Echoes through time: no more actions or adventures in the world

you say, science itself will teach man (though to my mind it’s a superfluous luxury) that he never has really had any caprice or will of his own, and that he himself is something of the nature of a piano-key or the stop of an organ, and that there are, besides, things called the laws of nature; so that everything he does is not done by his willing it, but is done of itself, by the laws of nature. Consequently we have only to discover these laws of nature, and man will no longer have to answer for his actions and life will become exceedingly easy for him. All human actions will then, of course, be tabulated according to these laws, mathematically, like tables of logarithms up to 108,000, and entered in an index; or, better still, there would be published certain edifying works of the nature of encyclopaedic lexicons, in which everything will be so clearly calculated and explained that there will be no more actions or adventures in the world.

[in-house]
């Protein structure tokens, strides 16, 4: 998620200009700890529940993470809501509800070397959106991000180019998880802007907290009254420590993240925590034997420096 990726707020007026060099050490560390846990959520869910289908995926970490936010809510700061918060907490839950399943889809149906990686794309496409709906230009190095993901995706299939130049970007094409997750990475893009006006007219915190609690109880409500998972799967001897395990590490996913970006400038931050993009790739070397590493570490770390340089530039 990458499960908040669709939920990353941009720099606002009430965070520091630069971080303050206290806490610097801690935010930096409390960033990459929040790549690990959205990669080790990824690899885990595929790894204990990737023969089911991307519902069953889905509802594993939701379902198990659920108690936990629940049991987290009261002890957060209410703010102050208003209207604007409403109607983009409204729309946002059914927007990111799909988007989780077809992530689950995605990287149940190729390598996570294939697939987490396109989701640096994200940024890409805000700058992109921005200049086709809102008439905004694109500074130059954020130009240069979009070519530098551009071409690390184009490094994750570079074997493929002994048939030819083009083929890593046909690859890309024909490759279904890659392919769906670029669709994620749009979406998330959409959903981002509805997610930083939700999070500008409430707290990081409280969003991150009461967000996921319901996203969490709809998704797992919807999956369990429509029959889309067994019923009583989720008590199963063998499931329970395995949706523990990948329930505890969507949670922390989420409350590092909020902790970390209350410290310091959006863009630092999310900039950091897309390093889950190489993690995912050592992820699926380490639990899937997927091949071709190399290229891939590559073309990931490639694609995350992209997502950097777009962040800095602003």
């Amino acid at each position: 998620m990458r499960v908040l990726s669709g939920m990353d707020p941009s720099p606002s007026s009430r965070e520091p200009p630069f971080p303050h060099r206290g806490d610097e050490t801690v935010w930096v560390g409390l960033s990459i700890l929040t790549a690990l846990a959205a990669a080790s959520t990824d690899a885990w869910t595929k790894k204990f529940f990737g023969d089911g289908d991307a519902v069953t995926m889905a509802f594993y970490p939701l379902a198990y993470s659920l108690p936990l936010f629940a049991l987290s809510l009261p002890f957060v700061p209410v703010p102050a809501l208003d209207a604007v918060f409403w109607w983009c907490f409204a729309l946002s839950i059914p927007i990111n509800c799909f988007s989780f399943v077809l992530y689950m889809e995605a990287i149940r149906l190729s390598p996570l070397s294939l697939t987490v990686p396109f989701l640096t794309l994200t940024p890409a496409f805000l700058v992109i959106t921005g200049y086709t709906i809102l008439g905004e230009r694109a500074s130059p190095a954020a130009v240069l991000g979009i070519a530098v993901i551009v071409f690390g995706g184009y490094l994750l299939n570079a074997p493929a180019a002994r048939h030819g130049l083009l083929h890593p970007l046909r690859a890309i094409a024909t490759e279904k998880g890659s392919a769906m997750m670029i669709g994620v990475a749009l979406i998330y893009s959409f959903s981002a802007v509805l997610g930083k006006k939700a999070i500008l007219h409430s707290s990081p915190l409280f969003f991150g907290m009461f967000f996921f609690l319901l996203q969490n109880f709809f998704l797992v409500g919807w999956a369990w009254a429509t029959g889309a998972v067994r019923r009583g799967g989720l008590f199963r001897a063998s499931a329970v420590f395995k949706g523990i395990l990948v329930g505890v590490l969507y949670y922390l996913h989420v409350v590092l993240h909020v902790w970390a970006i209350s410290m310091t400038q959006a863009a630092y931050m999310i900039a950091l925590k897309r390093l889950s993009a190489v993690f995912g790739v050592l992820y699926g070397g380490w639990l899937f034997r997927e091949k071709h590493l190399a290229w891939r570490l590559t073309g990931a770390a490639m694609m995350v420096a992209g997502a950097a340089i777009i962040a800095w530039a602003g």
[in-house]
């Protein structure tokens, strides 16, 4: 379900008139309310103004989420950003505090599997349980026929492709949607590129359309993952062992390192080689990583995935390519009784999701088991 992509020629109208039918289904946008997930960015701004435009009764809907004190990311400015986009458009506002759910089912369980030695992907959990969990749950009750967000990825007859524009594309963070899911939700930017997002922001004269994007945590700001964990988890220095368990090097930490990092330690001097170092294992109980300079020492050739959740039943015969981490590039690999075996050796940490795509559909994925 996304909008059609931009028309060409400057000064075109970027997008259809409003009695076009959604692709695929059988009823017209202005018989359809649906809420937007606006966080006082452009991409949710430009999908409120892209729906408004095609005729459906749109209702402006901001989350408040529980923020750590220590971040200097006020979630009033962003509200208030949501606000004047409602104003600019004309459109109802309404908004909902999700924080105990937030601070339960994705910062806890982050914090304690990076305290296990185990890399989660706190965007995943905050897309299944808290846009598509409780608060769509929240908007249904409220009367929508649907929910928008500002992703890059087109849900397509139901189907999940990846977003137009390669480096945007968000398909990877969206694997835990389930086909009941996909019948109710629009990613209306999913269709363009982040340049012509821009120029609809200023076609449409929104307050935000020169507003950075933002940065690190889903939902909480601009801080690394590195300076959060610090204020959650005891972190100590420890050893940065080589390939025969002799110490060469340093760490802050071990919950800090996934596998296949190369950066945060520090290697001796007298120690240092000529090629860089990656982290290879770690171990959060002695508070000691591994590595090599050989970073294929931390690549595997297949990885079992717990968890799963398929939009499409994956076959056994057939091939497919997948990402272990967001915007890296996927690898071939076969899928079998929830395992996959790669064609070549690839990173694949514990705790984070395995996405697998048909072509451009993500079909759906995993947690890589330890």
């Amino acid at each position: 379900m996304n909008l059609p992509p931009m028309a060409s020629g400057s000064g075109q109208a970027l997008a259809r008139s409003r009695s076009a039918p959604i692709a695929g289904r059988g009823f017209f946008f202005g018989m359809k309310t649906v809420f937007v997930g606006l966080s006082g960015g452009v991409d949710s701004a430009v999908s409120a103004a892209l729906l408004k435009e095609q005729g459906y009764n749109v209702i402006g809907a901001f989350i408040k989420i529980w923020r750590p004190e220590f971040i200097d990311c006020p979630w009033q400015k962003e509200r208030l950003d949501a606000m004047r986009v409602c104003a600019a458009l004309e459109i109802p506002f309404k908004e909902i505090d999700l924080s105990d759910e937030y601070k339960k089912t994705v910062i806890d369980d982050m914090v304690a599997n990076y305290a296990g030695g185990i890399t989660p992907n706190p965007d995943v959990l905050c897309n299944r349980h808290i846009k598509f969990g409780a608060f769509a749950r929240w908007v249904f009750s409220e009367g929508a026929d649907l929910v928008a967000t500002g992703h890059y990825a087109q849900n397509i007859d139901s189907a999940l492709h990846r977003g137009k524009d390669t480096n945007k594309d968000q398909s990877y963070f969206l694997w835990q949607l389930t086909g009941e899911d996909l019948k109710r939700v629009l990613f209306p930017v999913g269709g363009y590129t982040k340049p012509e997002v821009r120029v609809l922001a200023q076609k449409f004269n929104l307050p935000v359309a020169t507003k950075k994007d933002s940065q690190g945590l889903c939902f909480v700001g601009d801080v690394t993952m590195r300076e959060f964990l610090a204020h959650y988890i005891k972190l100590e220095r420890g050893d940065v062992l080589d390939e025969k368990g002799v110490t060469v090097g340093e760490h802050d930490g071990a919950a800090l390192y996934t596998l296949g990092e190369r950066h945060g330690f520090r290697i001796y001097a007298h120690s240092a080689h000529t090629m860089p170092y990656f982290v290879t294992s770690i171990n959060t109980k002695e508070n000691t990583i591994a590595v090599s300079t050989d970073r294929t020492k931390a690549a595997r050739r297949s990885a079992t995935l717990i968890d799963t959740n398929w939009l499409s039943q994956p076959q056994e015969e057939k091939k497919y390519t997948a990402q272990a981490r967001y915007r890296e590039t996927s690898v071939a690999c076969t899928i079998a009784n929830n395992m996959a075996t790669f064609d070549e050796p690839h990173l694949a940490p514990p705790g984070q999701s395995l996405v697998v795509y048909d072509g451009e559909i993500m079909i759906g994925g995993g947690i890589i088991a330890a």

Fyodor Dostoevsky (Niccolo Machiavelli (1821 – 1881) , Notes from the Underworld, Part 1, chap. 6

Echoes through time: a reputation for generosity

If your generosity is good and sincere it may pass unnoticed and it will not save you from being reproached for its opposite. If you want to sustain a reputation for generosity, therefore, you have to be ostentatiously lavish; and a prince acting in that fashion will soon squander all his resources…

Niccolo Machiavelli (1469 – 1527), The Prince, chapter 16

Heart calleth unto heart

Cultural Offering has a beautiful, wintery quote from Washington Irving:

The dreariness and desolation of the landscape, the short gloomy days and darksome nights, while they circumscribe our wanderings, shut in our feelings also from rambling abroad, and make us more keenly disposed for the pleasure of the social circle. 

Read the rest, here.

Photo by Ian Keefe on Unsplash